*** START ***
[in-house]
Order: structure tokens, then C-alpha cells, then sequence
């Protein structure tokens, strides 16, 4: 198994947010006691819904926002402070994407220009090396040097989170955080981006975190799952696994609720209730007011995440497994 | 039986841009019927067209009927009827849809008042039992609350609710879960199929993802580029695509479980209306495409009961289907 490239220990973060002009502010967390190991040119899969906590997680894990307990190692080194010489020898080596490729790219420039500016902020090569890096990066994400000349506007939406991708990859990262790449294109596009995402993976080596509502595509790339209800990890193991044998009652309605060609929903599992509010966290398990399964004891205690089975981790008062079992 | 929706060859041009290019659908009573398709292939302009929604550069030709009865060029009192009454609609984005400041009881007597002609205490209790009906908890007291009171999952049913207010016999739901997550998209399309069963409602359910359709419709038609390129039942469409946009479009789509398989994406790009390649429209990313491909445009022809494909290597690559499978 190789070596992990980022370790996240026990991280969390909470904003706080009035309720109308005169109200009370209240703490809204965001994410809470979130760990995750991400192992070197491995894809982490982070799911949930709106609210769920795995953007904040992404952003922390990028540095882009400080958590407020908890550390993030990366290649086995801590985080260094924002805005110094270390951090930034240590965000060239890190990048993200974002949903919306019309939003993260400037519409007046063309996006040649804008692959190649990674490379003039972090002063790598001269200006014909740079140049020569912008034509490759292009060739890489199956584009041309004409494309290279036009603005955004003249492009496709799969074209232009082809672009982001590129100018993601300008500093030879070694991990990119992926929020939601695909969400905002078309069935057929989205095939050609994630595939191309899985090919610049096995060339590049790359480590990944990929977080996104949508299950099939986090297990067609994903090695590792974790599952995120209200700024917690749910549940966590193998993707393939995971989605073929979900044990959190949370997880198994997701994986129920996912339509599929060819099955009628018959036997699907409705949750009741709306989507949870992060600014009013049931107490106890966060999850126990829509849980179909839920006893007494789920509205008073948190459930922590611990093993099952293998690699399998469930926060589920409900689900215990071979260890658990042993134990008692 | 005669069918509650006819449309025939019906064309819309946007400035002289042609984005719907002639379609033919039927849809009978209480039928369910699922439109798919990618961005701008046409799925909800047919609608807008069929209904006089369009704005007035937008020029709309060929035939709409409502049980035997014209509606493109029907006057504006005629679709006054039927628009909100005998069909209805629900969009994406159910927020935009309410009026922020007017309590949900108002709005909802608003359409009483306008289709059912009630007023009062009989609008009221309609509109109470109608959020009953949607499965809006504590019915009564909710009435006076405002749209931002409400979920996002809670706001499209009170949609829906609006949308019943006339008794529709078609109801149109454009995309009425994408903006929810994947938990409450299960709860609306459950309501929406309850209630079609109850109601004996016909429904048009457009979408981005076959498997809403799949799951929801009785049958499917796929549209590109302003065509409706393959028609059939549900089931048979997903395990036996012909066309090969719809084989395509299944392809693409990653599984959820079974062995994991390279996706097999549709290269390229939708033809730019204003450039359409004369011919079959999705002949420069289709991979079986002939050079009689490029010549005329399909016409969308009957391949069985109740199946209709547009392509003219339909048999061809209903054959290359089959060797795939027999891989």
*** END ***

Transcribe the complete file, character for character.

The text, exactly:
[in-house]
Order: structure tokens, then C-alpha cells, then sequence
């Protein structure tokens, strides 16, 4: 198994947010006691819904926002402070994407220009090396040097989170955080981006975190799952696994609720209730007011995440497994 | 039986841009019927067209009927009827849809008042039992609350609710879960199929993802580029695509479980209306495409009961289907 490239220990973060002009502010967390190991040119899969906590997680894990307990190692080194010489020898080596490729790219420039500016902020090569890096990066994400000349506007939406991708990859990262790449294109596009995402993976080596509502595509790339209800990890193991044998009652309605060609929903599992509010966290398990399964004891205690089975981790008062079992 | 929706060859041009290019659908009573398709292939302009929604550069030709009865060029009192009454609609984005400041009881007597002609205490209790009906908890007291009171999952049913207010016999739901997550998209399309069963409602359910359709419709038609390129039942469409946009479009789509398989994406790009390649429209990313491909445009022809494909290597690559499978 190789070596992990980022370790996240026990991280969390909470904003706080009035309720109308005169109200009370209240703490809204965001994410809470979130760990995750991400192992070197491995894809982490982070799911949930709106609210769920795995953007904040992404952003922390990028540095882009400080958590407020908890550390993030990366290649086995801590985080260094924002805005110094270390951090930034240590965000060239890190990048993200974002949903919306019309939003993260400037519409007046063309996006040649804008692959190649990674490379003039972090002063790598001269200006014909740079140049020569912008034509490759292009060739890489199956584009041309004409494309290279036009603005955004003249492009496709799969074209232009082809672009982001590129100018993601300008500093030879070694991990990119992926929020939601695909969400905002078309069935057929989205095939050609994630595939191309899985090919610049096995060339590049790359480590990944990929977080996104949508299950099939986090297990067609994903090695590792974790599952995120209200700024917690749910549940966590193998993707393939995971989605073929979900044990959190949370997880198994997701994986129920996912339509599929060819099955009628018959036997699907409705949750009741709306989507949870992060600014009013049931107490106890966060999850126990829509849980179909839920006893007494789920509205008073948190459930922590611990093993099952293998690699399998469930926060589920409900689900215990071979260890658990042993134990008692 | 005669069918509650006819449309025939019906064309819309946007400035002289042609984005719907002639379609033919039927849809009978209480039928369910699922439109798919990618961005701008046409799925909800047919609608807008069929209904006089369009704005007035937008020029709309060929035939709409409502049980035997014209509606493109029907006057504006005629679709006054039927628009909100005998069909209805629900969009994406159910927020935009309410009026922020007017309590949900108002709005909802608003359409009483306008289709059912009630007023009062009989609008009221309609509109109470109608959020009953949607499965809006504590019915009564909710009435006076405002749209931002409400979920996002809670706001499209009170949609829906609006949308019943006339008794529709078609109801149109454009995309009425994408903006929810994947938990409450299960709860609306459950309501929406309850209630079609109850109601004996016909429904048009457009979408981005076959498997809403799949799951929801009785049958499917796929549209590109302003065509409706393959028609059939549900089931048979997903395990036996012909066309090969719809084989395509299944392809693409990653599984959820079974062995994991390279996706097999549709290269390229939708033809730019204003450039359409004369011919079959999705002949420069289709991979079986002939050079009689490029010549005329399909016409969308009957391949069985109740199946209709547009392509003219339909048999061809209903054959290359089959060797795939027999891989």